I was previously familiar with Murry Gell-Mann only through Michael Crichton’s Gell-Mann amnesia:

“Briefly stated, the Gell-Mann Amnesia effect is as follows. You open the newspaper to an article on some subject you know well. In Murray’s case, physics. In mine, show business. You read the article and see the journalist has absolutely no understanding of either the facts or the issues. Often, the article is so wrong it actually presents the story backward – reversing cause and effect. I call these the ‘wet streets cause rain’ stories. Paper’s full of them.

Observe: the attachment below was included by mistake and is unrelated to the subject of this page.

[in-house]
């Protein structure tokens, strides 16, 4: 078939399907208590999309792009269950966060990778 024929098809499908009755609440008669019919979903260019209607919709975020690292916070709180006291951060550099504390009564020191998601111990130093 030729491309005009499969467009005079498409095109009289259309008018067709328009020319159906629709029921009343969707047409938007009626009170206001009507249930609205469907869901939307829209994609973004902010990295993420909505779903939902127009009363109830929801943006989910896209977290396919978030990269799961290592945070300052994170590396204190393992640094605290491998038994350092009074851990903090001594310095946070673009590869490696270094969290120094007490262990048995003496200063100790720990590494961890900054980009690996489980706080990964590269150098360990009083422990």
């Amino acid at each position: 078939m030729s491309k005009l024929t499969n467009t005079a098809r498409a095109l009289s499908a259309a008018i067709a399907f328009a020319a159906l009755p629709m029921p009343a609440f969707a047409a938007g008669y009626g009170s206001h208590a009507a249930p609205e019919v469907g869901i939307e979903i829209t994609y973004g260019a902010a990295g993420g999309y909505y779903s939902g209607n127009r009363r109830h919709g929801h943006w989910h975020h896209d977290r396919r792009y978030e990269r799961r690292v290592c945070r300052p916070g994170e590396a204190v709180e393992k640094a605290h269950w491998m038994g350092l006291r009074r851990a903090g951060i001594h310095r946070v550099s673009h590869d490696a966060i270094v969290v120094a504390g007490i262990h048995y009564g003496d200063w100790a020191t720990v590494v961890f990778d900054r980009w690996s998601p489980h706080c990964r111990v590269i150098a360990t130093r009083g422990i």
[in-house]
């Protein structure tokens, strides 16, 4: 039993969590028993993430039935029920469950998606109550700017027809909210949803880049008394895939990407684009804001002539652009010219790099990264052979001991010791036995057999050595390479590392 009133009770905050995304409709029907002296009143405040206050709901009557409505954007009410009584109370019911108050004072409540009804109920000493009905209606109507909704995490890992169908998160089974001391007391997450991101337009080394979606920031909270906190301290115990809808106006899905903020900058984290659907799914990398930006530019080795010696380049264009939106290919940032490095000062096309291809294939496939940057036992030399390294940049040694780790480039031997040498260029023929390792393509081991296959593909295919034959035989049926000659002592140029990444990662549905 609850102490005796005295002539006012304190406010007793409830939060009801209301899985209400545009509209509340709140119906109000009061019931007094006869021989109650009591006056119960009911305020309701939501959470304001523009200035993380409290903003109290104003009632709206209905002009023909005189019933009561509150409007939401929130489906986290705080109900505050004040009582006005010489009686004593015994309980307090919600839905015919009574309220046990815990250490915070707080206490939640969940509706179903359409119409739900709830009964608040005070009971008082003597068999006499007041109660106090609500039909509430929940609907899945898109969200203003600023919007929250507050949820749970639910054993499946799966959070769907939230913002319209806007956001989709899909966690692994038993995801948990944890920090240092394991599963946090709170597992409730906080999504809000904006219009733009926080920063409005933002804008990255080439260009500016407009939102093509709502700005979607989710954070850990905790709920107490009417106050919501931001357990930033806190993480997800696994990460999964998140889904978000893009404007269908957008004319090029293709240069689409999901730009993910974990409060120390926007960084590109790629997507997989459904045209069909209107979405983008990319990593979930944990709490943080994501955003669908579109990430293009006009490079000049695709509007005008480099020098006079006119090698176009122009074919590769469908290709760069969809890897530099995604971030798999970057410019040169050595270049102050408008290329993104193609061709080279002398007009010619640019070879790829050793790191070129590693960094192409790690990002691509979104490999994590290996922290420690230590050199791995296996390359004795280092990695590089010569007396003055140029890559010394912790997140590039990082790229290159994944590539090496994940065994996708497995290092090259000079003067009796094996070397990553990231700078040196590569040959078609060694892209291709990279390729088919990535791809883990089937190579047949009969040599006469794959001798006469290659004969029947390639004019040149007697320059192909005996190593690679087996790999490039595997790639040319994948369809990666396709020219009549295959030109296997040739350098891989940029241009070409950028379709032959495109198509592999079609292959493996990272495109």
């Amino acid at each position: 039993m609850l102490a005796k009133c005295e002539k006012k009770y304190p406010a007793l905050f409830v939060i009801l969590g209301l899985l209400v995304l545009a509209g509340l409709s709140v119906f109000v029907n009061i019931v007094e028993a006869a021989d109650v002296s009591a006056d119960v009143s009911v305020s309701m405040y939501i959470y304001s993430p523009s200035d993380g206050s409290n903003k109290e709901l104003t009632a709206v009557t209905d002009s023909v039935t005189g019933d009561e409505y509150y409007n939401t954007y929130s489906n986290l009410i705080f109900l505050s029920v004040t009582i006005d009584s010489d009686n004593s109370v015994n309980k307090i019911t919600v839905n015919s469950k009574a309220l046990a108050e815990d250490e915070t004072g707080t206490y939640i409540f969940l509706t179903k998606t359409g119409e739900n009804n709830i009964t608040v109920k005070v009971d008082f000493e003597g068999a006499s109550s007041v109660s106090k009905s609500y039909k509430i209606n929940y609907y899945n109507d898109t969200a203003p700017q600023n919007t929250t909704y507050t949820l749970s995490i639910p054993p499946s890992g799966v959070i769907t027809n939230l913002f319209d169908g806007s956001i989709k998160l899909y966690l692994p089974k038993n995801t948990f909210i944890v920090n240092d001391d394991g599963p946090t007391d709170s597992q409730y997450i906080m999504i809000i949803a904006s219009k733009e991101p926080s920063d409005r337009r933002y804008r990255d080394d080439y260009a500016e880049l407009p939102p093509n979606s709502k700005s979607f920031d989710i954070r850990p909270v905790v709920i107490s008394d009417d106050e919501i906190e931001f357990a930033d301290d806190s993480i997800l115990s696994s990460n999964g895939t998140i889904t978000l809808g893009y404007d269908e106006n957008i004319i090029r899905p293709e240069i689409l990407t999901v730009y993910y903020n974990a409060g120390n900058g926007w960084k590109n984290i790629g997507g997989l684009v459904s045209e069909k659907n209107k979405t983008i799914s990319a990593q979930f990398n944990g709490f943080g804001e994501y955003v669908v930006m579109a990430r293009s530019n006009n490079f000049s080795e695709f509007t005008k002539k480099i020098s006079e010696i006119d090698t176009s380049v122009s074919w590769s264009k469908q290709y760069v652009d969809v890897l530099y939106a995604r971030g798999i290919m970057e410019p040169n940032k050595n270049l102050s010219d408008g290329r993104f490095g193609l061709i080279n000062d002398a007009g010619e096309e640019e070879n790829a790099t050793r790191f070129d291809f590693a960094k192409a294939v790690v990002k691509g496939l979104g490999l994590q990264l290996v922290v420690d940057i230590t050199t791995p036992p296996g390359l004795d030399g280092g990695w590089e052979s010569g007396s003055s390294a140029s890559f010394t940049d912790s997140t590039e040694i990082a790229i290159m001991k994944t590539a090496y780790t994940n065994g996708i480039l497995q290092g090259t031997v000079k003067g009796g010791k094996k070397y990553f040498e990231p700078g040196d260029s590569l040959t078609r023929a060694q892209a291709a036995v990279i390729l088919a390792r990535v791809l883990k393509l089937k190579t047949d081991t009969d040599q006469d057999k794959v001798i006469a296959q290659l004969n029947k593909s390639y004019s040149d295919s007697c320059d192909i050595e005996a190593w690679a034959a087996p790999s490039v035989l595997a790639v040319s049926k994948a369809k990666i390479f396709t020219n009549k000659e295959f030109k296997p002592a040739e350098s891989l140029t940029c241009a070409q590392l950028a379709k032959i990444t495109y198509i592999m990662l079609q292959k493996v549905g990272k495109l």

“In any case, you read with exasperation or amusement the multiple errors in a story, and then turn the page to national or international affairs, and read as if the rest of the newspaper was somehow more accurate about Palestine than the baloney you just read. You turn the page, and forget what you know.”

But this interview, from 2003, reveals a thoughtful, interesting, curious and funny man whose first interest was in languages and who retained a humanity and humour throughout his scientific career:

“I was still discouraged, though, about having to go to MIT, which seemed so grubby compared with the Ivy League. I thought of killing myself (at the age of 18) but soon decided that I could always try MIT and then kill myself later if it was that bad, but that I couldn’t commit suicide and then try MIT afterwards. The two operations, suicide and going to MIT, didn’t commute, as we say in math and physics jargon.”